I also know that my Bompa, Henry Norman Dunn, was born in Ontario and moved west with his brother, Jo in 1904. How he met my grandmother my mom and I do not remember if indeed we ever knew. We do know he went east to marry her and returned in the spring to Ogema, Saskatchewan. But sometimes the barren facts seem so sparse that I like to daydream of stories and scenes from their life.

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Which begs the question of why I never asked my Nanna her life story. She died when I was 22 so I had ample opportunity but somehow at the time it didn’t seem important. So now I am drawing out stories from my mom, looking at my scribbled notes from talking to my dad and hitting the internet to see what it says. Apparently it’s good to have a unique name.

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But now the details lay lost in time. Tidbits remain have forgotten half remembered by a few relatives. So much becomes blurred as time marches on and yet the old photos remain. Sadly there is no one to point out who is who. But is it important?

I find myself grappling with this question on a threefold front.

As a new grandmother I wonder what will be remembered of my life and times after I am gone. Will our grandchild(ren) know how her grandparents met or where they were married? What info will have been passed along and what will have slipped away into dust.

But I’m not being just morbid here because sharing and knowing your family history is like your own tree of life. And the second front demonstrates that. My dad’s younger sister moved to British Columbia in the early 50’s so her children didn’t get to do family suppers and holidays with a big family. They weren’t, intrinsically on an absorption level at the dining room table, exposed to the same amount of family lore. I started back down into the family tree because of a request from my BC cousin. Her mom is gone now and so when she needed some info for her son’s upcoming wedding she turned to the prairie cousins. I had the info because I’m interested and love the bigger “longer” picture backwards.

Which is why, on the third front, I’m saddened. On my mother’s parental side we’ve had world wide reunions since the 1980’s. The England Canada visiting started during the second world war with my Uncle, continued with his cousin to Moose Jaw and then my mom to England in the 70’s. Our Bowyer Bradford side was having a family gathering in Riverhurst and when two Ontario cousins and the English/Auzzie cousin showed up a world wide theme was born. Every five years we travelled somewhere; Australia, England, Ontario or good old Moose Jaw or Riverhurst. No one this year wanted to host in Ontario and I was seriously tempted to myself even though it would be hard from a distance. We created such good connections from our reunions and fostered ties that were forged before 1900 in Bottisham England.

Four generations of Bradford’s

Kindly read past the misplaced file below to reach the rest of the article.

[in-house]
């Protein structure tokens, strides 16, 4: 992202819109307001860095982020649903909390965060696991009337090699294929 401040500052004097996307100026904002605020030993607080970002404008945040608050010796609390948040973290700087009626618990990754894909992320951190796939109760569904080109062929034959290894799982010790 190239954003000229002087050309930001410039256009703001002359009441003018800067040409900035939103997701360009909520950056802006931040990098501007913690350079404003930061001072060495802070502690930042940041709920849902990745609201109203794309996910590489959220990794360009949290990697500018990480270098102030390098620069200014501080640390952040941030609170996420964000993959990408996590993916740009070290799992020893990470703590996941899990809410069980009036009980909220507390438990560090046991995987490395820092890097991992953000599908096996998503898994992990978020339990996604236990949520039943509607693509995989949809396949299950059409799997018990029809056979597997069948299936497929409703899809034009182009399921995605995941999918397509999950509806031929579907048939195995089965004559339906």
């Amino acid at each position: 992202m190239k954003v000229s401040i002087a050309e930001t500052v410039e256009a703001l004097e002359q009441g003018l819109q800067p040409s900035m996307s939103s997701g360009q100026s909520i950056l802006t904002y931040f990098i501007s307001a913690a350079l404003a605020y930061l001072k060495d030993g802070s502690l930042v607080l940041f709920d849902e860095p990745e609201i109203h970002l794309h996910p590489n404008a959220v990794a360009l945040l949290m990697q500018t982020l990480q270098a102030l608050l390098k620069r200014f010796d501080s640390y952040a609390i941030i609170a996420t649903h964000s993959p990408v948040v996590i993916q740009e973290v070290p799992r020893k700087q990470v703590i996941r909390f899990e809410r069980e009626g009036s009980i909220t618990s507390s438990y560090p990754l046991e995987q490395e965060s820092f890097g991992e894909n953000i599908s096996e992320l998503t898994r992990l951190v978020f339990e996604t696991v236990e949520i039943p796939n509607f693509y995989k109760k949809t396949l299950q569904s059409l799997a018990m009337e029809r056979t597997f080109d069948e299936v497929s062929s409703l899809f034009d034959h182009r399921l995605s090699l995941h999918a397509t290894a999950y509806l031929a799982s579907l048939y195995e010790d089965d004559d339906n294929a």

I guess times change and people move on. If we keep the individual family connections up then Baby A will remember going skiing at her grandmother’s cousins place in Castelgar or Spencer will remember getting together with Felicity in Liverpool. Those threads of memory can bind us together.

Bernie

Inventor’s Idea?

It all started with an old picture and an ice pack. Which indeed seems kind of random even for me as I write this. The ice packs have been getting a serious work out at our house in the Continue reading

Zoomer It

If you think I’ve lost my marbles with the title I can tell you I’m not making this up. It’s a real word and a growing industry. Seriously. Zoomer.

A boomer is a zoomer if they want to be. Well why wouldn’t you? Who wants to be an old boring boomer worn out with no zip from too many years of work.

Look at the cover of the Zoomer magazine, which I borrowed from the outpatient clinic lab waiting area (still with my long work story maybe later tale) and tell me this isn’t an industry waiting to explode.

There is a carful of boomers around every corner. We are the biggest demographic and apparently we are going to bankrupt the country when we all want our pensions. We’ve worked hard and don’t want to be old yet. We embraced technology, for the most part says the woman trying to master the three remotes in the basement, and don’t want to go out to pasture yet. So we created a new category and have zipped ourselves into it.

Now I borrowed the magazine because I wanted to read the article about anaesthetics and elderly patient. Purely from a professional interest to see if the main stream media is saying what the docs I work with are reading and what I see in the real world in the “theatre” ( fancy word for operating room).

And then today, somewhere in one of my feeds, I saw this article below. I couldn’t find the actual link for it but it does quote the WHO. And in essence it’s saying that boomers are now zoomers.

So there you go except for one thing.

And with ageing does come wear and tear on the “vessel” that we use to zoom around in. And today I feel older than the above mentioned chart classification of young. Mostly because I had my arthritic thumb joint injected because the pain is interfering with work and life. Of course the long-term issue is that I have less strength in it which is probably more significance than the pain but that’s not what this blog post is about.

This post is about staying fit and active. Being the kind of grandparent that gets down on the floor and plays. It’s about keeping up with technology but not being ruled by it. It’s about pacing ourselves while still challenging our own status quo.

Now excuse me while I stop pecking away with one hand and go ice my hand. Stop in with your comments and opinions about your “demographics” and mantras!

Bernie